In my last post I announced my intention to embark on a D&D inspired writing project as my next book. I was leading a D&D adventure for my kids’ homeschool coop, and I knew I’d have to engage in some serious worldbuilding. It seemed logical that I could build a D&D inspired writing project around that.
And it was logical…to a completely inexperienced Dungeon Master.
Problems with Writing a Novel While Running a D&D Adventure
The first problem I encountered was the fact that I was a completely inexperienced Dungeon Master. I had to learn everything from the basic rules of the game to how to run an adventure.
The second problem I encountered was the fact that most of my players were just as inexperienced as I was, and I had to guide them more than is typical for a DM. This was, after all, a homeschool study group, and I was the study group leader as well as DM. I was, by design, teaching the game in addition to leading the adventure. This took up a lot more time than I realized.
I watched a lot of YouTube when learning how to play and, more specifically, how to run an adventure. There I stumbled across Mark Hulmes, host of the High Rollers D&D and Tabletop Weekly YouTube Channels. In addition to his excellent tutorial series on how to fill out a character sheet, he also had a series called DM 101, which is a crash course on how to be a Dungeon Master.
In one of those episodes Hulmes made the valid point that DMs who try to use their adventures to write a novel will invariably become frustrated when their characters don’t behave in accordance with the DM’s vision. He said, “If you want to write a novel, just write a novel.” It’s a valid point, which I took to heart. And to be honest, I didn’t have the time to be developing a novel in the middle of all this learning and teaching anyway.
There’s Still Writing Involved
That’s not to say I didn’t do any D&D inspired writing. I took care to write detailed descriptions of my characters’ surroundings, and I enjoyed specifying exactly what happened in their combat encounters. At one point my players were battling a Black Pudding Ooze while completely blind in a magical mist. When one character tried to throw a small stone at it and rolled extremely low on her attack, I described how she’d lost her bearings and threw the rock in the wrong direction entirely. Another player tried to hurl a larger boulder at the creature, but a previous minor injury from a fall caused his knee to buckle at the wrong time, and he dropped the rock on his own foot. Everyone loved that one.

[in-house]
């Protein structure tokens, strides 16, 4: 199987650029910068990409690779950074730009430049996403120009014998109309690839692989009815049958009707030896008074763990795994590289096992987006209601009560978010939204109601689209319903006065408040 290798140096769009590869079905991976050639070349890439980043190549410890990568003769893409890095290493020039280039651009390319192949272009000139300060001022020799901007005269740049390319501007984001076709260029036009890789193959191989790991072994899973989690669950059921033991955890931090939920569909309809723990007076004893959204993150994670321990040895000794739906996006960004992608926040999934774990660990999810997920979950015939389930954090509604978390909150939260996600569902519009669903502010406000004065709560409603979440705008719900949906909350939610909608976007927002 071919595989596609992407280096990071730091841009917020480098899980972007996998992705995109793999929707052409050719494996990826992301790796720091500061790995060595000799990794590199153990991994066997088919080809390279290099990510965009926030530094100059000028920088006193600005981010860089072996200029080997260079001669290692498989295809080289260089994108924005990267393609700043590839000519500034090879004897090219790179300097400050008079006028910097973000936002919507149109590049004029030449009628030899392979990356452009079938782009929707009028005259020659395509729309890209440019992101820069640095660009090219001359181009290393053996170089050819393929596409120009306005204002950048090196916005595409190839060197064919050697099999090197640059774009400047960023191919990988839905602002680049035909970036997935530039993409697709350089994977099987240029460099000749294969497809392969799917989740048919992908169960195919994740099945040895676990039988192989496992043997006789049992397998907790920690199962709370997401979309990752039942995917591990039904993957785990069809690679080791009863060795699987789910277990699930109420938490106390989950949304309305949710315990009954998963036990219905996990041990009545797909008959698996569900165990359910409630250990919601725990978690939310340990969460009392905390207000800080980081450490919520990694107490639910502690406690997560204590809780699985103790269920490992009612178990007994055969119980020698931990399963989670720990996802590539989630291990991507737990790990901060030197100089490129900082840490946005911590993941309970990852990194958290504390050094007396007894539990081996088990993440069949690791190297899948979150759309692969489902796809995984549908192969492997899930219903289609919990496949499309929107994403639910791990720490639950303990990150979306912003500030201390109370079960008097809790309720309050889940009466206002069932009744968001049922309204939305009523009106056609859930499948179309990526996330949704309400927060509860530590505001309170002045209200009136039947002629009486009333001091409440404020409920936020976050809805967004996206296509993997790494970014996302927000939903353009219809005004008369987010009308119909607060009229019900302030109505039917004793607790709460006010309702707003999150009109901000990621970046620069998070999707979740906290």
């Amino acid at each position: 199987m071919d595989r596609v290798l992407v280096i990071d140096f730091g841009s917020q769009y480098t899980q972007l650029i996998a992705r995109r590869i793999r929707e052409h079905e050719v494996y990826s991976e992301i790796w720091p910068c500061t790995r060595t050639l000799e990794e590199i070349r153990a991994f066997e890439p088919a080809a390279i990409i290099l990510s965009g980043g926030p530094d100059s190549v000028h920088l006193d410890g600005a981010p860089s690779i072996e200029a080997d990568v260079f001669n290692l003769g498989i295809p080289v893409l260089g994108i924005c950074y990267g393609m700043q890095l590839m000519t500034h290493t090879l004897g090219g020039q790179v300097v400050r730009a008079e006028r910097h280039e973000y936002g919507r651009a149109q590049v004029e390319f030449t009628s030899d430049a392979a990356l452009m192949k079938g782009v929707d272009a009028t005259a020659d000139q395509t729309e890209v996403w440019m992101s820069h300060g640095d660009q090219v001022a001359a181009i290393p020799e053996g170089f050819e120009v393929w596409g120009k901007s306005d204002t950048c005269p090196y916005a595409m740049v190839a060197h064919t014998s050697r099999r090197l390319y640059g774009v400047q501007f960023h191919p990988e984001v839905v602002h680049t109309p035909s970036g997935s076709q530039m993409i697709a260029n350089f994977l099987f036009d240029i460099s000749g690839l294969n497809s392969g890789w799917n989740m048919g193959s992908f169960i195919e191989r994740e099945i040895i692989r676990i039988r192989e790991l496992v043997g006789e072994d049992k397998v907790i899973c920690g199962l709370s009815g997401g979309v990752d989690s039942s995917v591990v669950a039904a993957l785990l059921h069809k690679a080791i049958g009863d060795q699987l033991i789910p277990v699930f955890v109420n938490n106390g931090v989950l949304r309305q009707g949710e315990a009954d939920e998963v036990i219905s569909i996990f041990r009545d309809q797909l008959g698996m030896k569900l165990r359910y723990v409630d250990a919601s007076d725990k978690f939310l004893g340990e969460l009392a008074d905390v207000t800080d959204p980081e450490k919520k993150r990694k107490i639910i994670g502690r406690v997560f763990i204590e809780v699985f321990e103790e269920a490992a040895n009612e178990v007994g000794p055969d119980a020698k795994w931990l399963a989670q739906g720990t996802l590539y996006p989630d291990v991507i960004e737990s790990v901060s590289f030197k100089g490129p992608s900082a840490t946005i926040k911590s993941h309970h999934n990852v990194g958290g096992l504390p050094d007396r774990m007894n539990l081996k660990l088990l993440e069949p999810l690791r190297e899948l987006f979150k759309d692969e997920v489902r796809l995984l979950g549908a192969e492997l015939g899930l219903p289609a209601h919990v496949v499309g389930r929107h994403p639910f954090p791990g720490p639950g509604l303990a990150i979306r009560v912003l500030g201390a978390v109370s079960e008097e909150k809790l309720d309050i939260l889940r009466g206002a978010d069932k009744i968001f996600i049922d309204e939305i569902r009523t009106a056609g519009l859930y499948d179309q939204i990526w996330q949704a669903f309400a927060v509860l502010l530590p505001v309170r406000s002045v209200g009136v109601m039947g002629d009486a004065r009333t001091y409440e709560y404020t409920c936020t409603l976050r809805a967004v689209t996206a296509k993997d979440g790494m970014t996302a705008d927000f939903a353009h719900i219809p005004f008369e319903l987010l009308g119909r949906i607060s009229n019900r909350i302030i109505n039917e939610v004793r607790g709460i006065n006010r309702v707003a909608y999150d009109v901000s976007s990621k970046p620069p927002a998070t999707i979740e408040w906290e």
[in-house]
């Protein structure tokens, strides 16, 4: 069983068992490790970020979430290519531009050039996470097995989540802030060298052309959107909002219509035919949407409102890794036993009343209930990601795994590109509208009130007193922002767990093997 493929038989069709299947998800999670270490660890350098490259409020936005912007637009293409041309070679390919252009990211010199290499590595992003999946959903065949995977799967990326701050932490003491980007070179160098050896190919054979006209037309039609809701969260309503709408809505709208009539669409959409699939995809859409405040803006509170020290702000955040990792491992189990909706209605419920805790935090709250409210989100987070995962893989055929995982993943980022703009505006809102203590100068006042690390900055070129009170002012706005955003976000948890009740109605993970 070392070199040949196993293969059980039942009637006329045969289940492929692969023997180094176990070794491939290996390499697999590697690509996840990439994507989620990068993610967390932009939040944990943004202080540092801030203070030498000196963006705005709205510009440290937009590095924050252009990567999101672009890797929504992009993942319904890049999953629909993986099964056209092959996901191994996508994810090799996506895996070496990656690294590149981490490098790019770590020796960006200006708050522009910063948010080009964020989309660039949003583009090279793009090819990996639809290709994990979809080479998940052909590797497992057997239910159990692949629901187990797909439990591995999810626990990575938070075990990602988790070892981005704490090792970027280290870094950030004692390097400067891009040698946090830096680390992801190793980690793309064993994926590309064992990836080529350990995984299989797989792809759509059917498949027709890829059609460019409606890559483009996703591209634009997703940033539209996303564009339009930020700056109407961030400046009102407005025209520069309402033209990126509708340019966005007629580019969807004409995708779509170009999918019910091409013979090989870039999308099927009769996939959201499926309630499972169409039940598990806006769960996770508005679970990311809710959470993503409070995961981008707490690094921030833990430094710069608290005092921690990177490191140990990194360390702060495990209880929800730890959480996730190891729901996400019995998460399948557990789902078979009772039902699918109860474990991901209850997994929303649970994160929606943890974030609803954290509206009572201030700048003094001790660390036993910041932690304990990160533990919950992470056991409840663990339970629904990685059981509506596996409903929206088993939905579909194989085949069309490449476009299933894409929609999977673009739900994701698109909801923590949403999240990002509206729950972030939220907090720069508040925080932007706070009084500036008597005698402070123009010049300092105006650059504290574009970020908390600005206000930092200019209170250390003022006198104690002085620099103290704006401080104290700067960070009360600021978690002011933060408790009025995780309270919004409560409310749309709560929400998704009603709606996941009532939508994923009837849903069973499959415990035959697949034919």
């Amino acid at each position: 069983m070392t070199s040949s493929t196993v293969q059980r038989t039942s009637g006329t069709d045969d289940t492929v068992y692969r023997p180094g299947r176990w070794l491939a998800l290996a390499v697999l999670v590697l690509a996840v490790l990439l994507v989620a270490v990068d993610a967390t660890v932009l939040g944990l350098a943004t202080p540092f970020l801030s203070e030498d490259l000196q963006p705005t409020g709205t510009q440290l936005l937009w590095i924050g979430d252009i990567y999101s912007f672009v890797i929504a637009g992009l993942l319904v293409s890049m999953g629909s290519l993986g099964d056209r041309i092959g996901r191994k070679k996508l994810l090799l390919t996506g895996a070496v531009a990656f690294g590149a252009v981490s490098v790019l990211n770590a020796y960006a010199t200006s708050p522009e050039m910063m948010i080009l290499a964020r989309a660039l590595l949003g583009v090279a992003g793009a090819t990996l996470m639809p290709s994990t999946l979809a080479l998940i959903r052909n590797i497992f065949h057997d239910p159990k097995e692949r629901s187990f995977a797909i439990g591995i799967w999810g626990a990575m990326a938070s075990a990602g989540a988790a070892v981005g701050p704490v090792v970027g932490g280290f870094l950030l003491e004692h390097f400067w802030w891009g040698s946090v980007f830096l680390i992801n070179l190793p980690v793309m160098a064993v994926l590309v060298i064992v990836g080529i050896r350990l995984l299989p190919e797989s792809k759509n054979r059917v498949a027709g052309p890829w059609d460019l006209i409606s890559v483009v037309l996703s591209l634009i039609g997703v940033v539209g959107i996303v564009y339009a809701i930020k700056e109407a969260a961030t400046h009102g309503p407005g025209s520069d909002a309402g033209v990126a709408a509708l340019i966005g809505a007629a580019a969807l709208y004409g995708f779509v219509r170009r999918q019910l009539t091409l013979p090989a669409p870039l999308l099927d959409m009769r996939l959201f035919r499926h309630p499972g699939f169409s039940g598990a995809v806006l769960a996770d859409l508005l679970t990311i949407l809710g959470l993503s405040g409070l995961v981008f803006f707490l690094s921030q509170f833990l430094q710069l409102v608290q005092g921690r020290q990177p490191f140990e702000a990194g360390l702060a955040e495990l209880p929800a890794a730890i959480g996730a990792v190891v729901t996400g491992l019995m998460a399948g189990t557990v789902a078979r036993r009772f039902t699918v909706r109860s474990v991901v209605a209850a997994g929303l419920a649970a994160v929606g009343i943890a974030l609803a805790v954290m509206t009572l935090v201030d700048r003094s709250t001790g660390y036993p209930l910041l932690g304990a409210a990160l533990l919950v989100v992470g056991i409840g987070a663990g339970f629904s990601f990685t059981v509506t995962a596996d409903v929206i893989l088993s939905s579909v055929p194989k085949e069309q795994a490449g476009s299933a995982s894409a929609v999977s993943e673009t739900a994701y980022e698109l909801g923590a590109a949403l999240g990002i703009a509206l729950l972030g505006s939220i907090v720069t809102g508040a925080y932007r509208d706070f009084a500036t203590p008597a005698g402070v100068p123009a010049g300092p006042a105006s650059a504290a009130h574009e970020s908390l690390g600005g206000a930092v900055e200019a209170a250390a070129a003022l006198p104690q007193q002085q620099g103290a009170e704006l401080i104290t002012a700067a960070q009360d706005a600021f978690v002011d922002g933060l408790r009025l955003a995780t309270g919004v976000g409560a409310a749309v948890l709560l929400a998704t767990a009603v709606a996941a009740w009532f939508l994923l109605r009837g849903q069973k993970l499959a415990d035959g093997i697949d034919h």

I also wrote a lot of lore and history that made up the world I’d created. And that’s where I found the real value in DM-ing as a writing exercise. The ultimate purpose of running an adventure is enabling your players to have fun. As characters, they’re going to do what they’re going to do and it’s the DM’s job to create an adventure they’ll enjoy. But they’ll need a world in which to have that adventure, and worldbuilding involves ample opportunities for creative writing. Sure, there are plenty of worlds already written and available for Dungeon Masters to use; you don’t have to create a new world from scratch every time (or ever, for that matter). But that’s not my style.
So How Does My D&D Inspired Writing Help Me Grow as a Writer?
I’ve never written fantasy or speculative fiction before; all of my fiction takes place in the world as it exists. I might focus on a somewhat obscure subculture, such as the world of extreme Christian patriarchy in Virtuous Women, but I built that world through research, not imagination.
Through my experience DM-ing, I’ve found that I love worldbuilding. I plan to convert some of my lore and histories into short stories, some of which I may publish on this blog and some of which I’ll submit to magazines. Maybe someday I’ll write a full-length fantasy adventure novel based in my D&D world, but that’s something much farther down the line.
In the meantime, I have my work cut out for me. Of my group of ten players last term, seven of them are returning in the spring. Two brand new players have also registered, along with a nominally experienced player new to our coop day. Fortunately, one of my returning players is ready to try her hand at being Dungeon Master, so I’ll be able to split into two groups. However, my own kids are now going to be attending two days, not one, and I’ve been asked to run a group on our second day, as well. There are already six people registered for that group, with more likely. And three of those six also attend the first day, so I can’t just reuse the same adventure.
I have begun work on a new novel in the Women’s Fiction genre, but I don’t see me spending a lot of time on that right now. But that’s OK. It’s not the D&D inspired writing project I’d envisioned, but I’m definitely honing my craft by running these groups.
And I’m having a hell of a lot of fun in the process!